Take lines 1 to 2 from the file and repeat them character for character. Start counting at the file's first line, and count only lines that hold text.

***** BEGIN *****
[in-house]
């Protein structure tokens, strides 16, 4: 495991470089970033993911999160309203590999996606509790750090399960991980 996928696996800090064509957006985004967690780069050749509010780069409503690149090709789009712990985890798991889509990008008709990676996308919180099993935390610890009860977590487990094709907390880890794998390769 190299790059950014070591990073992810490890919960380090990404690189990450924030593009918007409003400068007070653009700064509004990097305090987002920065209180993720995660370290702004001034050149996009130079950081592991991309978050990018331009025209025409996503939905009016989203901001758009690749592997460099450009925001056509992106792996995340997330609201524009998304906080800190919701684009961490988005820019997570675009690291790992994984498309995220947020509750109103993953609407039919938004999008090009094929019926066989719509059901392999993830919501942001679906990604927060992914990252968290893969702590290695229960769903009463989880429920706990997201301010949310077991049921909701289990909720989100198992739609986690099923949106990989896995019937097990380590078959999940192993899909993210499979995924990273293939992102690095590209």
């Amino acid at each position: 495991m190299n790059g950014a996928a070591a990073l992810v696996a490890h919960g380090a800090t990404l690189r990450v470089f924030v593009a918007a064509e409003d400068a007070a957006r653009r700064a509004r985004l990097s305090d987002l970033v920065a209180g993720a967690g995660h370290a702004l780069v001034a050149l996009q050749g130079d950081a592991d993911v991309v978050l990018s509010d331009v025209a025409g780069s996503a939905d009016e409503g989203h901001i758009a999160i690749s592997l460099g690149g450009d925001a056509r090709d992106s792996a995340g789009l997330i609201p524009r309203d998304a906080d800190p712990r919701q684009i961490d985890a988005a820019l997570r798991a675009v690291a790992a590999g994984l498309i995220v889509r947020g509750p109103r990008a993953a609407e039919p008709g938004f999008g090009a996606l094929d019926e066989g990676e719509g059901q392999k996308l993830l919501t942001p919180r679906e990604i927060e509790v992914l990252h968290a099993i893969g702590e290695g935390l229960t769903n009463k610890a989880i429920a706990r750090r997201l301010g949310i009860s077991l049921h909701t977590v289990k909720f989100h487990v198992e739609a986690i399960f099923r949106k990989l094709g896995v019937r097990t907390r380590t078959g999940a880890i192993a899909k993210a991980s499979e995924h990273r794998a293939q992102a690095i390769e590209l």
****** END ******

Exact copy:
[in-house]
């Protein structure tokens, strides 16, 4: 495991470089970033993911999160309203590999996606509790750090399960991980 996928696996800090064509957006985004967690780069050749509010780069409503690149090709789009712990985890798991889509990008008709990676996308919180099993935390610890009860977590487990094709907390880890794998390769 190299790059950014070591990073992810490890919960380090990404690189990450924030593009918007409003400068007070653009700064509004990097305090987002920065209180993720995660370290702004001034050149996009130079950081592991991309978050990018331009025209025409996503939905009016989203901001758009690749592997460099450009925001056509992106792996995340997330609201524009998304906080800190919701684009961490988005820019997570675009690291790992994984498309995220947020509750109103993953609407039919938004999008090009094929019926066989719509059901392999993830919501942001679906990604927060992914990252968290893969702590290695229960769903009463989880429920706990997201301010949310077991049921909701289990909720989100198992739609986690099923949106990989896995019937097990380590078959999940192993899909993210499979995924990273293939992102690095590209």